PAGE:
Formats and Editions
Lori McKenna titled her album 1988 after the year she married her husband, Gene, yet the 10 songs within also serve as a love letter to lifelong friendships, people she’s lost, and her family. Recorded with producer Dave Cobb in Savannah, Georgia, 1988 naturally has its nostalgic moments, even if not every ending is a happy one.
With more of an electric edge than her past projects, 1988 feels in step with classic ‘90s albums by Sheryl Crow or Gin Blossoms, where the lyrics pulled you in as much as the melody or production. Playing together on acoustic guitars while facing one another in the studio, McKenna and Cobb tracked the album live, giving it a feeling of immediacy and authenticity.
“I was trying to let my age and experience guide me through making a record I wished I’d made when I was younger,” she explains. “I really wanted it to sound like if I made a rock record in the ‘90s, and then I remembered that I made my first album in 1998. There's something so 30 years ago in my head about this record. In a way I wish I could start again and know what I know now.”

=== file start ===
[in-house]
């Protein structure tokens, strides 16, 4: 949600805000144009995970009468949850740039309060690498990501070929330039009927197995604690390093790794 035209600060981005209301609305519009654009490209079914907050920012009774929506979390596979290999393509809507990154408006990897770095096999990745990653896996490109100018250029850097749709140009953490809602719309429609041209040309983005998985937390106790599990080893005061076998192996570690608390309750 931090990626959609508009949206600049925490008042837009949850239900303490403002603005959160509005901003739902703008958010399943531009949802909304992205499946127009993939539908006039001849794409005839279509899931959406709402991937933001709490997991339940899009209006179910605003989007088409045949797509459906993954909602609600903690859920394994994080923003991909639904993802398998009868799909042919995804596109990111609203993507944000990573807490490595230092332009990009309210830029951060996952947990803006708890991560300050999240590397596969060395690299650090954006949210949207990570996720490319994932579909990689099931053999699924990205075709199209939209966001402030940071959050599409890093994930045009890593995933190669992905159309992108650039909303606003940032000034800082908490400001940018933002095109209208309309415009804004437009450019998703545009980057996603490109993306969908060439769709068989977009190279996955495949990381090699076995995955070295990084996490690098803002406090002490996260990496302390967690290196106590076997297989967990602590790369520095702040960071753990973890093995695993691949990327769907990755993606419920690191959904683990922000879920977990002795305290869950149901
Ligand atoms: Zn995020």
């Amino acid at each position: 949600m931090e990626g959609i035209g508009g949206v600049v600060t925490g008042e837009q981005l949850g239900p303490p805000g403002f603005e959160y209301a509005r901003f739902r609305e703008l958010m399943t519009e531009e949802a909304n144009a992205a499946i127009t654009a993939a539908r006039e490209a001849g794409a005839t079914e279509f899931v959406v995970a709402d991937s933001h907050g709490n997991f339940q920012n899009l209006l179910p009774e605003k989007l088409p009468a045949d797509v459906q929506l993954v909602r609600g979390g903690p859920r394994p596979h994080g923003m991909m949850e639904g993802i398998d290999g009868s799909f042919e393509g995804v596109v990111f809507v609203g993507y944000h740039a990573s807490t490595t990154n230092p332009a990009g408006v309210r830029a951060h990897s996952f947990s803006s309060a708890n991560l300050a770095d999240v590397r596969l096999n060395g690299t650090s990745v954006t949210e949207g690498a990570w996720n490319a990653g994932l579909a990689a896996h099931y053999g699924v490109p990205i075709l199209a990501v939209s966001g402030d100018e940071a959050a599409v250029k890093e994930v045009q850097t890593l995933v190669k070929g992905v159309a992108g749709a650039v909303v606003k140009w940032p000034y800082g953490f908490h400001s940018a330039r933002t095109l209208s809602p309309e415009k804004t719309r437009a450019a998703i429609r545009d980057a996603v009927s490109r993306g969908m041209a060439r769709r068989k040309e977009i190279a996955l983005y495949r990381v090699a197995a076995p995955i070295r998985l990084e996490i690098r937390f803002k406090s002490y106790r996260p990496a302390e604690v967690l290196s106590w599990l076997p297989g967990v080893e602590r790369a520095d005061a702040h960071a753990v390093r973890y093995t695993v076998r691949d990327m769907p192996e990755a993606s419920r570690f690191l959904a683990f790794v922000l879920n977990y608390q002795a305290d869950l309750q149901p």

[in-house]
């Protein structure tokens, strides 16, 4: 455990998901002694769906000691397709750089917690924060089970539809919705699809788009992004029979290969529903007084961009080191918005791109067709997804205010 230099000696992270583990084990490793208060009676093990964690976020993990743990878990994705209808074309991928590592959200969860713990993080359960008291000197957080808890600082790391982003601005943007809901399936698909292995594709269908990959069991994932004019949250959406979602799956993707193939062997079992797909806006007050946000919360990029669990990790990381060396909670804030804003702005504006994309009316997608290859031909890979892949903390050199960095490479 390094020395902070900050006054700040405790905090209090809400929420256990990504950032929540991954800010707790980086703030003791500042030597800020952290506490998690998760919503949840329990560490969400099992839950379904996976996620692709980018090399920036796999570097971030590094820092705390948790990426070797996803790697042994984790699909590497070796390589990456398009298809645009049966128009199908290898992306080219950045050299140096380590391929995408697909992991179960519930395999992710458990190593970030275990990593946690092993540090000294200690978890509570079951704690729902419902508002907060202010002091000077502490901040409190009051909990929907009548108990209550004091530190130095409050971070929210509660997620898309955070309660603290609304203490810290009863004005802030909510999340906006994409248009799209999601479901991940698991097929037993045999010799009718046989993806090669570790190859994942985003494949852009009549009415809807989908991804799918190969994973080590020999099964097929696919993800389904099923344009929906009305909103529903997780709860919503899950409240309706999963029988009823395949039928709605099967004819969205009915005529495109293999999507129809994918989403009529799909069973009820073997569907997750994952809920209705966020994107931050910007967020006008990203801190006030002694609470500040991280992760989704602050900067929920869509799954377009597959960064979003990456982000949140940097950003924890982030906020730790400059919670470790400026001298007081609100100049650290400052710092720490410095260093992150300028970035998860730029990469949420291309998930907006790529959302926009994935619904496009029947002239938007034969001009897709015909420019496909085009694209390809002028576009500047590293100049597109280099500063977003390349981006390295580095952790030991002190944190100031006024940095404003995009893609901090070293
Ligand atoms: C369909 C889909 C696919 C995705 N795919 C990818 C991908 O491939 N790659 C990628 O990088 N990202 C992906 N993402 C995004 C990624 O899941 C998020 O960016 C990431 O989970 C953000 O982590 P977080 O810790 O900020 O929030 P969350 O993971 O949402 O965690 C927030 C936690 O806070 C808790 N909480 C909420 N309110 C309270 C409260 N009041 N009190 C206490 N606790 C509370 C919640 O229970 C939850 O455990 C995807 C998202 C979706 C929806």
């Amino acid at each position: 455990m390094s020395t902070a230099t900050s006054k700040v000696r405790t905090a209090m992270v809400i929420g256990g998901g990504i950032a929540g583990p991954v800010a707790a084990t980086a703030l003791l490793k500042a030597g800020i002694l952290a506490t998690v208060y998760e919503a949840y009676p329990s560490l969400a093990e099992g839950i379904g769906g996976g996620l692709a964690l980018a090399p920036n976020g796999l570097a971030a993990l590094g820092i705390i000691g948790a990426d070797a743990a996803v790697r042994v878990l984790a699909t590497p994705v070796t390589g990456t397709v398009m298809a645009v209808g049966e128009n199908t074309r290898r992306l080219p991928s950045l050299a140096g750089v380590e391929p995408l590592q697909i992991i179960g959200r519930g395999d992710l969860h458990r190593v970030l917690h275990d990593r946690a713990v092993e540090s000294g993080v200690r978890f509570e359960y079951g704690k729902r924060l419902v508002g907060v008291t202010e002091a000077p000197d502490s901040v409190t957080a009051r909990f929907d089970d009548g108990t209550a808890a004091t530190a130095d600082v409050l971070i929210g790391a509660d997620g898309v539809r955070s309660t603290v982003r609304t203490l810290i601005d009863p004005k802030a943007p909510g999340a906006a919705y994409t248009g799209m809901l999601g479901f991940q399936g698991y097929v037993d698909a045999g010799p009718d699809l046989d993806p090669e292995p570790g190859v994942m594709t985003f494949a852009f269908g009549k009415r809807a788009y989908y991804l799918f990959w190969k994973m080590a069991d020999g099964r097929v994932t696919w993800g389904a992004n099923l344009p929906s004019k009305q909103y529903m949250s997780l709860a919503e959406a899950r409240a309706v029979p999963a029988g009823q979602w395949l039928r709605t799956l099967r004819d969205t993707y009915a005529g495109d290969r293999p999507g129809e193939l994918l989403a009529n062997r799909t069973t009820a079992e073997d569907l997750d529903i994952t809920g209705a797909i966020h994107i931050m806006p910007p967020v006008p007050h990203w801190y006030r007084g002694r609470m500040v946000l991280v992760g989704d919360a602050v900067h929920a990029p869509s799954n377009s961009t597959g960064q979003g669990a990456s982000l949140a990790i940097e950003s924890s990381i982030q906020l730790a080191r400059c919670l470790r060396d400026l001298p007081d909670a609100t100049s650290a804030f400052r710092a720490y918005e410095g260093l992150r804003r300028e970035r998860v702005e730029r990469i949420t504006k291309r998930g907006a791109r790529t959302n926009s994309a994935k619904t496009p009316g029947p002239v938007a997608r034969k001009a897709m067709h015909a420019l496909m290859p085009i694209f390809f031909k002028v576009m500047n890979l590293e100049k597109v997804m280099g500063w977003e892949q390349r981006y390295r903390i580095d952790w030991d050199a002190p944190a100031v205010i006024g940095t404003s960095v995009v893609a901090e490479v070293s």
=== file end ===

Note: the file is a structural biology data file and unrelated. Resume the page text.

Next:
“I like doing solo shows, but I really like it when we’re all together,” she says. “That’s another reason why this record sounds the way it does. I really wanted it to sound like a band, because it’s so fun to play live that way. You think of Jason Isbell’s song, ‘Traveling Alone,’ and I never did that, but all of my friends did. I'm a serious homebody, so I don't love being gone, but I love playing the shows. And I also love Nashville and I love chasing songs with new people. And I feel like I really lucked out in the fact that I get to still make records. I literally cannot believe how lucky I am.”